Eminent scientists, along with thespian Soumitra Chatterjee, take on a challenging task
Poetry and physics are seen as poles apart — the poet thrives on imagination while the physicist sifts through imagination to find facts — and yet Rabindranath Tagore and Albert Einstein met not just once but five times and they discussed, among other things, music and quantum mechanics. Tagore also shared deep bonds with the scientist Jagadish Chandra Bose and the statistician P.C. Mahalanobis. He even authored a slim, little-known book, Viswa Parichay, which has allusions to gravitation and electromagnetism.
Reason enough for three eminent present-day physicists — Professors Bikash Sinha, Sushanta Dattagupta and Sibaji Raha — to form a society called Tagore Centre for Natural Sciences and Philosophy (TCNSP) in 2013. The idea was to spread the message that Tagore essentially functioned in the realm of science.
On Wednesday — when Bharatiya Janata Party leader Dilip Ghosh’s remark that cow’s milk contained gold was still being shared and forwarded on social media — the society held an event in Kolkata to celebrate Tagore’s fascination for science. Prof. Sinha dwelt on why Tagore was even more relevant today while the actor Soumitra Chatterjee, who was the star attraction of the event, ridiculed the “gold in cow’s milk” remark.
Mr. Chatterjee was also part of the enactment of an imaginary conversation — scripted by Prof. Dattagupta — based on real letters exchanged between Tagore and Jagadish Chandra Bose. Singers from Santiniketan presented a selection of Tagore’s popular songs, with Prof. Dattagupta explaining the presence of science in them.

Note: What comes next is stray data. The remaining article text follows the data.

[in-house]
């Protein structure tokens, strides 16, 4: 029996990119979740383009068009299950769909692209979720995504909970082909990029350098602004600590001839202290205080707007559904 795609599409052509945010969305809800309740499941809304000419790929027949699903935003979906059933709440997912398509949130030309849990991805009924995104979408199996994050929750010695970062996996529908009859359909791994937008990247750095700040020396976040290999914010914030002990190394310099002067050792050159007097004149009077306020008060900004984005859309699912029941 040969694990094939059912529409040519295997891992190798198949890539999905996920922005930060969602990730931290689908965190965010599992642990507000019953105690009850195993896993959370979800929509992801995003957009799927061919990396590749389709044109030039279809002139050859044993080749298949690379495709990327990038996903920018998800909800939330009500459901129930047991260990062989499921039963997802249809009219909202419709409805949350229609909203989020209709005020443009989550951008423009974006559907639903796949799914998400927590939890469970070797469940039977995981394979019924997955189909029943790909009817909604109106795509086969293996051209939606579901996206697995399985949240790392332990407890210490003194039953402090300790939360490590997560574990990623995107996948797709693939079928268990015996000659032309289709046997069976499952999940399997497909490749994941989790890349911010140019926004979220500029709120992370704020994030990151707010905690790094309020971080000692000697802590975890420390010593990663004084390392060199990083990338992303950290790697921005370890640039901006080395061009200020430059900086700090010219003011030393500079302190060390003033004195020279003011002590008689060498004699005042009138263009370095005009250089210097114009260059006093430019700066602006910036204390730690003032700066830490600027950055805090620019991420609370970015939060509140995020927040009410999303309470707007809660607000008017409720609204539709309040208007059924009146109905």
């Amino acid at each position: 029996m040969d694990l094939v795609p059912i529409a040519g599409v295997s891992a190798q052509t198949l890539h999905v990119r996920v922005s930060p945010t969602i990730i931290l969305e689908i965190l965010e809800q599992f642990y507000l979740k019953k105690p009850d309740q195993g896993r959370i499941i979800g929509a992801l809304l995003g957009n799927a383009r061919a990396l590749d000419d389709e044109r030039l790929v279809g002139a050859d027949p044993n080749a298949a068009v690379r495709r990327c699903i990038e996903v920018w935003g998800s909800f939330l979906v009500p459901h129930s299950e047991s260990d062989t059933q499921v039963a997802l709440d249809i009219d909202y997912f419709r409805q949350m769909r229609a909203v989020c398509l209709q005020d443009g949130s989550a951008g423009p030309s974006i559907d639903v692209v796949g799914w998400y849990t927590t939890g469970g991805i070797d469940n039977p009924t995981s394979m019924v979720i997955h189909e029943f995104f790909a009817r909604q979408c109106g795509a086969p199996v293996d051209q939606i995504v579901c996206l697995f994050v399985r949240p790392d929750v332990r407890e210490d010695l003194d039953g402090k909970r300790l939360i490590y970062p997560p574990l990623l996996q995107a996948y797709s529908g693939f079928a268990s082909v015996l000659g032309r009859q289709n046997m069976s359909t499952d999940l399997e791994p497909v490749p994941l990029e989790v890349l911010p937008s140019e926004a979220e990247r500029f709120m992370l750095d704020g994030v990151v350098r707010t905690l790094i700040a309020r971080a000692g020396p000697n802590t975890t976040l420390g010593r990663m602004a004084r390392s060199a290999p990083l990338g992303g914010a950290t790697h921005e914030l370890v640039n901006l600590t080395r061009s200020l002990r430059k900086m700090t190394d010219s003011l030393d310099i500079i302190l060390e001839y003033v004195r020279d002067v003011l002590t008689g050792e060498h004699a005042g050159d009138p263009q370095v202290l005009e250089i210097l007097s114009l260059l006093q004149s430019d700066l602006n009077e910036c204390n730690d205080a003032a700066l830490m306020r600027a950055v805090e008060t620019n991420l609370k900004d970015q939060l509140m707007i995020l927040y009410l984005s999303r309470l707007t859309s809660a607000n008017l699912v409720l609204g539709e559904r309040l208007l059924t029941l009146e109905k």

But the auditorium — considering that the subject was Tagore and considering the presence of the acclaimed actor and eminent physicists and also the renowned vocalist Mohan Singh Khangura, who had travelled all the way from Santiniketan to perform the opening and closing invocations — wasn’t packed as one would have expected and only those with a deep academic interest in Tagore were in attendance. The organisers saw this as a reflection of the present times — something that makes TCNSP’s task more challenging.
“Tagore was way ahead of his times, but not many would like him today because he abhorred nationalism. He even took on Gandhi when Gandhi said that the Bihar earthquake [in 1934] was god’s punishment for the way its people treated Harijans. He shot off a telegram to Gandhi, asking him not to trivialise a natural phenomenon,” Prof. Dattagupta, who is the vice-president of TCNSP, told The Hindu.
“We need to tell our youth about Tagore. During my visits to China and Japan, I found more people, especially young people, interested in Tagore there than I find in India. We need to correct this. We plan to travel throughout Bengal, especially the rural areas, to share Tagore’s ideas on institution-building, on secularism, on nationalism, on what independent India should be like. We will tell them that Tagore was not a nationalist but he was a true patriot,” Prof. Dattagupta said.
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